The instructor explains that they will call out different things that may or may not apply to each individual. Then run into the middle, if the thing does apply to you personally, hop in the air, and do a high 5.
Some suggestions are below, although an inventory of about 20 things should be tailored to the particular group, setting, and application targets. Generally the items are of a “Have You Ever….?” form, but also free to ad lib, e.g., “Does Anyone Have….?”
Items should be carefully considered in order to prevent embarrassment, ridicule, etc.
The motivation of participants to participate often needs some amping up. Make an effort to do some other warm ups first. The rest is down to the leader’s skill in supporting and demonstrating.
List of Possible “Have Your Ever?” Items:
- Have you ever ever climbed to the highest point in your country of birth?
- Maybe you have resided abroad for more than 1?
- Have you ever sung karaoke?
- Perhaps you have ever been for more than 2 weeks?
- Have you got both a sister and a brother?
- Have you ever ever ridden a horse?
- Have you ever ever eaten frogs’ legs?
- Are you able to talk 3 or more languages?
- Have you ever been in love?
- Have you ever swum in 3 or more distinct oceans?
- Have you ever ever flown an aeroplane?
- Have more or 3 bones broken in the body?
- Perhaps you have done volunteer work sometime in the past month?
- Have you ever ever free-climbed a tree or rockface over 10 meters?
- Perhaps you have had a close relative who lived to over 100?
- Have you ever ever cooked a meal for more than 20 individuals by yourself?
- Maybe you have ever been parachuting or done a bungee jump?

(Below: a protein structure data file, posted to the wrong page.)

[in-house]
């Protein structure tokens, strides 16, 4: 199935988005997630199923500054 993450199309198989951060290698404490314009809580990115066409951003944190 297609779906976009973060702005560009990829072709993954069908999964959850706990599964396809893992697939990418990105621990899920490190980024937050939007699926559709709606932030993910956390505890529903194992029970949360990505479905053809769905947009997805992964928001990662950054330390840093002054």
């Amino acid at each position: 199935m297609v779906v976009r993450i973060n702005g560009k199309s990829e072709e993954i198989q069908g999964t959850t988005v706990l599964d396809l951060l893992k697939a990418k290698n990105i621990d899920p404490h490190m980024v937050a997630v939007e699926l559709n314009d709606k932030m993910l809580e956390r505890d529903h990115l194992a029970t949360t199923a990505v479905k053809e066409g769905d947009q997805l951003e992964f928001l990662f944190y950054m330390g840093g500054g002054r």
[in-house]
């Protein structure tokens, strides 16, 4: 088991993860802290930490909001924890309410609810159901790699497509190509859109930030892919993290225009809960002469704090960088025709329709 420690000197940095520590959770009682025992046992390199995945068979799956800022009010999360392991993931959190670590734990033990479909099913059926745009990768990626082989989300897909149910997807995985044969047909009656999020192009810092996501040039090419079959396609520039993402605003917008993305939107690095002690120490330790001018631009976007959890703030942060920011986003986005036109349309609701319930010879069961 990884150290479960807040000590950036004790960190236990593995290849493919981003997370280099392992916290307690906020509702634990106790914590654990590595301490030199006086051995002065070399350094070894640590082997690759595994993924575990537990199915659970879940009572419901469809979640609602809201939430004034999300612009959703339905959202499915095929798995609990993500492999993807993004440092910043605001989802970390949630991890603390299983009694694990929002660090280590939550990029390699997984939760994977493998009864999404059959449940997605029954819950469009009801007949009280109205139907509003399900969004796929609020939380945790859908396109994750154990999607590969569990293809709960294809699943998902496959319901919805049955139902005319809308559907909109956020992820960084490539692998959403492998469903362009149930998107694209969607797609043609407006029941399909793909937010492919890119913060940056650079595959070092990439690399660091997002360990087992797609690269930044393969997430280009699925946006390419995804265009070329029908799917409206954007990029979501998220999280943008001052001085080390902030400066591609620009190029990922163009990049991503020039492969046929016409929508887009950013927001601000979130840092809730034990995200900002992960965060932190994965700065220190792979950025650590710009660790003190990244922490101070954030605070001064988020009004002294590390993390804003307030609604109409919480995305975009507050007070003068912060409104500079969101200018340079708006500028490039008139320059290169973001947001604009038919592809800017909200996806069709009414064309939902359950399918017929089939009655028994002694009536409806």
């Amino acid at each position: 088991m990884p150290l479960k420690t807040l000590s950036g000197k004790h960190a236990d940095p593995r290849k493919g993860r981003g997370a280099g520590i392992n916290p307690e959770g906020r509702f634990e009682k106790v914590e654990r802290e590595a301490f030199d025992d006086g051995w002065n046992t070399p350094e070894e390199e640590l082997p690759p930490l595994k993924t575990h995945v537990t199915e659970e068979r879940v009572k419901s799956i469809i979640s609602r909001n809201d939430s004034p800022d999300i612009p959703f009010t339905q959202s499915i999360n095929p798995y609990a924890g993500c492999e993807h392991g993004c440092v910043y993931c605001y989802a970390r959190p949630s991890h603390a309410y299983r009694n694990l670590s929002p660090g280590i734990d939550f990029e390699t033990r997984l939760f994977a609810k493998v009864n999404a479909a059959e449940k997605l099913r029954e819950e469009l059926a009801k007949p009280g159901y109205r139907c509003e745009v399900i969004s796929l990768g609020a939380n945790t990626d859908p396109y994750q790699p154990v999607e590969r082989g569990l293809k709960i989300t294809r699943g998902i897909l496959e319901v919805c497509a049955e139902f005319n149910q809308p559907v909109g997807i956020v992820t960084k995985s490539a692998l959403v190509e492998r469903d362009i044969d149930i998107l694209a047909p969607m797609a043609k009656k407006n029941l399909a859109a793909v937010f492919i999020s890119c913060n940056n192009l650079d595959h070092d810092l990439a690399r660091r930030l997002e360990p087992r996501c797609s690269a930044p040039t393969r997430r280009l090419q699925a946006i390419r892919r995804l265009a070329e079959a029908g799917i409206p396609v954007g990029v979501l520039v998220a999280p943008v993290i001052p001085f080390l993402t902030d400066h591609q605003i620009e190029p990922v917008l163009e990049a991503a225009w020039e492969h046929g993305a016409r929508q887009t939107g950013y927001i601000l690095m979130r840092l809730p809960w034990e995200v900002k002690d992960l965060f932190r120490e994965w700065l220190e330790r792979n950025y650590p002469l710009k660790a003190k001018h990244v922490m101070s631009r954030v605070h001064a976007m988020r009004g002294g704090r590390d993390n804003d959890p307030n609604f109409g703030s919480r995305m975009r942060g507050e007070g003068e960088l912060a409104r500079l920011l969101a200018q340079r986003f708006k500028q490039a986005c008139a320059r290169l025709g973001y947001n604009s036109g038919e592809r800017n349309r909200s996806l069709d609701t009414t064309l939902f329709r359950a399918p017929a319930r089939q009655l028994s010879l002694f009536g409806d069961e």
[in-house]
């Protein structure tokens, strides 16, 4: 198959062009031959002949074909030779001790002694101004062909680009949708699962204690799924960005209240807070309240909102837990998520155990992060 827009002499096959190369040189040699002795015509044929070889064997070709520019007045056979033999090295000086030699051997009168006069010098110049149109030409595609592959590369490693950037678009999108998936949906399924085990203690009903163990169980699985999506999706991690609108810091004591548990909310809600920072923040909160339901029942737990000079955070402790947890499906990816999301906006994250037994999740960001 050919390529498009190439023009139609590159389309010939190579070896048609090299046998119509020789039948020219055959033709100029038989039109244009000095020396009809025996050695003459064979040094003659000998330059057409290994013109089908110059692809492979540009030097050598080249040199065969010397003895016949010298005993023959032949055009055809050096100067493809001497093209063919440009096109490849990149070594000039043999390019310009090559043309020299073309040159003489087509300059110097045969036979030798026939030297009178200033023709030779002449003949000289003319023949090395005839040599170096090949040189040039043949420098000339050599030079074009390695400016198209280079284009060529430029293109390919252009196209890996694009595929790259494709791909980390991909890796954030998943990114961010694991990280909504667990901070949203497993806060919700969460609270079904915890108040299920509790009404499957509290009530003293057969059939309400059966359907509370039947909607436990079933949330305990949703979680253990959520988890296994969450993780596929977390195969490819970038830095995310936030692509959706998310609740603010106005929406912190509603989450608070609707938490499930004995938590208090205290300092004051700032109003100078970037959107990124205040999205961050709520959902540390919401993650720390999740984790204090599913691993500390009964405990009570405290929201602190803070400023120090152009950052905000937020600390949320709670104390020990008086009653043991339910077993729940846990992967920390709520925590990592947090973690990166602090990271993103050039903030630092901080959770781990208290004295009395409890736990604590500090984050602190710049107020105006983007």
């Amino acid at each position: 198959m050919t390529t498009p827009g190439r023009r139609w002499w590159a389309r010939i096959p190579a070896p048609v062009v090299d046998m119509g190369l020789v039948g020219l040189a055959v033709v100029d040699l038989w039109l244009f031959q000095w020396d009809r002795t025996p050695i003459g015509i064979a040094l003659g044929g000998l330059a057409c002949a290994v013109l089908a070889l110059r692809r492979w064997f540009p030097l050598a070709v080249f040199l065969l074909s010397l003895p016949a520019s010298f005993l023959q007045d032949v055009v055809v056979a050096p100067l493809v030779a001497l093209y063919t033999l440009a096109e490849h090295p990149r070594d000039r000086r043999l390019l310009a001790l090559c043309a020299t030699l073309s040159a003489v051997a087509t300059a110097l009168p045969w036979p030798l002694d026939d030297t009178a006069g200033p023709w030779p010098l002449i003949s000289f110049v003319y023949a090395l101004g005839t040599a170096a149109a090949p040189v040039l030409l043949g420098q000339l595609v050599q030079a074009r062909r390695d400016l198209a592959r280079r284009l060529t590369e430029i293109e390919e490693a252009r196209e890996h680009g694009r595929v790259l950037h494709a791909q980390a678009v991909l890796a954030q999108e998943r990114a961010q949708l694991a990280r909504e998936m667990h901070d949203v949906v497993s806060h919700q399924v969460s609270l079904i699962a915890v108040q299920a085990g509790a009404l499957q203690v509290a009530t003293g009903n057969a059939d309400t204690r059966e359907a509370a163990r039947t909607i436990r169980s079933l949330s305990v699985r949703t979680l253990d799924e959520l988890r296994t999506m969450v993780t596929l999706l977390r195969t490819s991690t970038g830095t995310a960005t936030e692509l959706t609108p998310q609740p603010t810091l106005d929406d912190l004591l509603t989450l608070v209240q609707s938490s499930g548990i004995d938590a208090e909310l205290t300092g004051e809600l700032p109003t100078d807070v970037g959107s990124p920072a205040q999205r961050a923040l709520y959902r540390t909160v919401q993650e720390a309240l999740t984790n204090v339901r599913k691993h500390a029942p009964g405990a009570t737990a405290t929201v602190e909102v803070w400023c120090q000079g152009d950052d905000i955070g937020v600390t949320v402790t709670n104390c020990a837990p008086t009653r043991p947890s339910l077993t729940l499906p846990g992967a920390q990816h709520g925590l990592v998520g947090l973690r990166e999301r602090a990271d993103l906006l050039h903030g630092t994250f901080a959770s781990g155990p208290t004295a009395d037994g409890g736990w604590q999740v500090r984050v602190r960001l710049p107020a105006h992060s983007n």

- Can you not click your fingers on your non-dominant hand?
- Have you ever seen a polar bear?
Participants can create their own questions. Here’s one way. Individuals are sitting in a circle. Everyone has a chair (or rope ring or hula hoop) except the individual who is IT, standing in the centre.
The person in the middle inquires a “Have You Ever” question that is accurate for him/her self e.g., “have you ever climbed a mountain over 10,000 feet?”
Anyone whose response is “yes” gets up and goes to an empty seat. Thus, if four people get up they make an effort to trade seats as fast as possible. The individual who asked the question tries to quickly gain a seat, leaving one other person without a seat and they become the new IT.
In selecting a question, participants can attempt for questions which show something e.g., ?have you ever trekked the Great Wall of China?? or ask simple questions like ?maybe you have fallen off of a bicycle??
Pileup variation: Anyone can ask a question and you go one space to your own right and sit for the reason that seat when you can answer yes to the question. If you are unable to answer yes to the question, you remain seated in the seat where you are. This means somebody may be coming to sit on your lap in the seat to your left. Sometimes you get three and four people sitting in sort of a lap-style game on top of you.
Afterward, when they ask the following question to go one space to the right by replying yes, they peel off one at a time sit down and you wind up on top. It creates some very interesting combinations. Physical touching reveals something about folks and it breaks the ice so that folks can then begin to feel more comfortable talking about and doing other novel things.
Also check out: Never Have I Ever Questions